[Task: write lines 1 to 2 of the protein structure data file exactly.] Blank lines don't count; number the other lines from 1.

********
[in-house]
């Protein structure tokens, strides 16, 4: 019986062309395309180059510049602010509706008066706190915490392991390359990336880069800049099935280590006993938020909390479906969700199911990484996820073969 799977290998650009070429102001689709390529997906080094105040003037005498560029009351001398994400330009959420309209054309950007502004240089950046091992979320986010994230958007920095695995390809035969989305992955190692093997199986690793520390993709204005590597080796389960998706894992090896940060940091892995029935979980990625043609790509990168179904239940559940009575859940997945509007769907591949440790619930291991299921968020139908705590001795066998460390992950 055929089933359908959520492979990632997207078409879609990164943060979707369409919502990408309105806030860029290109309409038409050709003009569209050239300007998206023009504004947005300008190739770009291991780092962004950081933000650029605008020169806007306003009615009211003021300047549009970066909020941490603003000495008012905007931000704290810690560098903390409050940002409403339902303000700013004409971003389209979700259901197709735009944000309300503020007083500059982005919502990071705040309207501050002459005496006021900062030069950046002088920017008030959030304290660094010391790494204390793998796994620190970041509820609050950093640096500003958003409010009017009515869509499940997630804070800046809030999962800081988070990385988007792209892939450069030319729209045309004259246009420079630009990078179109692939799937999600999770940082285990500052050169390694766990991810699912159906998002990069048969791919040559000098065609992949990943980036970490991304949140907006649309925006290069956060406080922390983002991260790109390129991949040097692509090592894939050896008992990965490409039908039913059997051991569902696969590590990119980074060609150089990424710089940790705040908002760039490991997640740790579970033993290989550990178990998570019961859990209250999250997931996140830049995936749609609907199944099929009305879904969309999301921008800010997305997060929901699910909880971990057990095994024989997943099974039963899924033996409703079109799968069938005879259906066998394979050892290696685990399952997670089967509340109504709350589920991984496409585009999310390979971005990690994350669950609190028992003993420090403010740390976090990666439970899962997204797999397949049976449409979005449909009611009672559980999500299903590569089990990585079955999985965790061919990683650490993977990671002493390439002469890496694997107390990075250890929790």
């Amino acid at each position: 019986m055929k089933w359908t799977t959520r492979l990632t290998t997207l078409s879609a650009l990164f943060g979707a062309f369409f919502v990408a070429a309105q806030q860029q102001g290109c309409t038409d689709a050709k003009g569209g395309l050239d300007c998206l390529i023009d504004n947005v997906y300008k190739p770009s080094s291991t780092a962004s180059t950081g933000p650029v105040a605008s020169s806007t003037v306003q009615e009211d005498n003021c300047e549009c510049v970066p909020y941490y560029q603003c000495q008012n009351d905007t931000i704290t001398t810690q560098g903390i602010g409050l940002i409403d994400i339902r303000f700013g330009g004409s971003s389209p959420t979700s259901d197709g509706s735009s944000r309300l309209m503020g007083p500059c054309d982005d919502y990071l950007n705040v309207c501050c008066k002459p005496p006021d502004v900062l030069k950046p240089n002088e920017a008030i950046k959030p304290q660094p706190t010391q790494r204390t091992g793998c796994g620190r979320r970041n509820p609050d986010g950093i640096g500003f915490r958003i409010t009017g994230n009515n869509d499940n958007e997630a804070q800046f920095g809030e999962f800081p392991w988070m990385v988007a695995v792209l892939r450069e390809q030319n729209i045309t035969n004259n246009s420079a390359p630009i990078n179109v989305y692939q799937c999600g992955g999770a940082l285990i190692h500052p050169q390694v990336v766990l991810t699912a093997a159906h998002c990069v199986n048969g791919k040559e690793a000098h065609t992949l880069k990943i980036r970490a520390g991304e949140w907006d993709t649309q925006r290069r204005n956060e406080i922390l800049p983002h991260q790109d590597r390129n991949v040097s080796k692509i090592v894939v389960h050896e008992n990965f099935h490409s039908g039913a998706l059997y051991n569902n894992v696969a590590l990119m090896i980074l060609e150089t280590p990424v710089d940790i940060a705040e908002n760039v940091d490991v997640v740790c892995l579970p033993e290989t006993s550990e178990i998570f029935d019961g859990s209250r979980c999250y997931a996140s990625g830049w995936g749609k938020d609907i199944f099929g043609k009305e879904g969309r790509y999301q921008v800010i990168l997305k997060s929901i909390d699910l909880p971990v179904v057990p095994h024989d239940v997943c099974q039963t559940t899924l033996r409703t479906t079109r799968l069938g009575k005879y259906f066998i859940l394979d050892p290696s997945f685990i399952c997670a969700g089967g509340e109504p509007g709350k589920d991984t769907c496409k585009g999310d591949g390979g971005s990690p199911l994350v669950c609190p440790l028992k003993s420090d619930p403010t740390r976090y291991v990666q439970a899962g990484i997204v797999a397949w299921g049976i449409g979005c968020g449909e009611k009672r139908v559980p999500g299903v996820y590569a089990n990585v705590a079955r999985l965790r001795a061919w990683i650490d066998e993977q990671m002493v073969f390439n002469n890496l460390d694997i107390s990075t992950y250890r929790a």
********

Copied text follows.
[in-house]
């Protein structure tokens, strides 16, 4: 019986062309395309180059510049602010509706008066706190915490392991390359990336880069800049099935280590006993938020909390479906969700199911990484996820073969 799977290998650009070429102001689709390529997906080094105040003037005498560029009351001398994400330009959420309209054309950007502004240089950046091992979320986010994230958007920095695995390809035969989305992955190692093997199986690793520390993709204005590597080796389960998706894992090896940060940091892995029935979980990625043609790509990168179904239940559940009575859940997945509007769907591949440790619930291991299921968020139908705590001795066998460390992950 055929089933359908959520492979990632997207078409879609990164943060979707369409919502990408309105806030860029290109309409038409050709003009569209050239300007998206023009504004947005300008190739770009291991780092962004950081933000650029605008020169806007306003009615009211003021300047549009970066909020941490603003000495008012905007931000704290810690560098903390409050940002409403339902303000700013004409971003389209979700259901197709735009944000309300503020007083500059982005919502990071705040309207501050002459005496006021900062030069950046002088920017008030959030304290660094010391790494204390793998796994620190970041509820609050950093640096500003958003409010009017009515869509499940997630804070800046809030999962800081988070990385988007792209892939450069030319729209045309004259246009420079630009990078179109692939799937999600999770940082285990500052050169390694766990991810699912159906998002990069048969791919040559000098065609992949990943980036970490991304949140907006649309925006290069956060406080922390983002991260790109390129991949040097692509090592894939050896008992990965490409039908039913059997051991569902696969590590990119980074060609150089990424710089940790705040908002760039490991997640740790579970033993290989550990178990998570019961859990209250999250997931996140830049995936749609609907199944099929009305879904969309999301921008800010997305997060929901699910909880971990057990095994024989997943099974039963899924033996409703079109799968069938005879259906066998394979050892290696685990399952997670089967509340109504709350589920991984496409585009999310390979971005990690994350669950609190028992003993420090403010740390976090990666439970899962997204797999397949049976449409979005449909009611009672559980999500299903590569089990990585079955999985965790061919990683650490993977990671002493390439002469890496694997107390990075250890929790």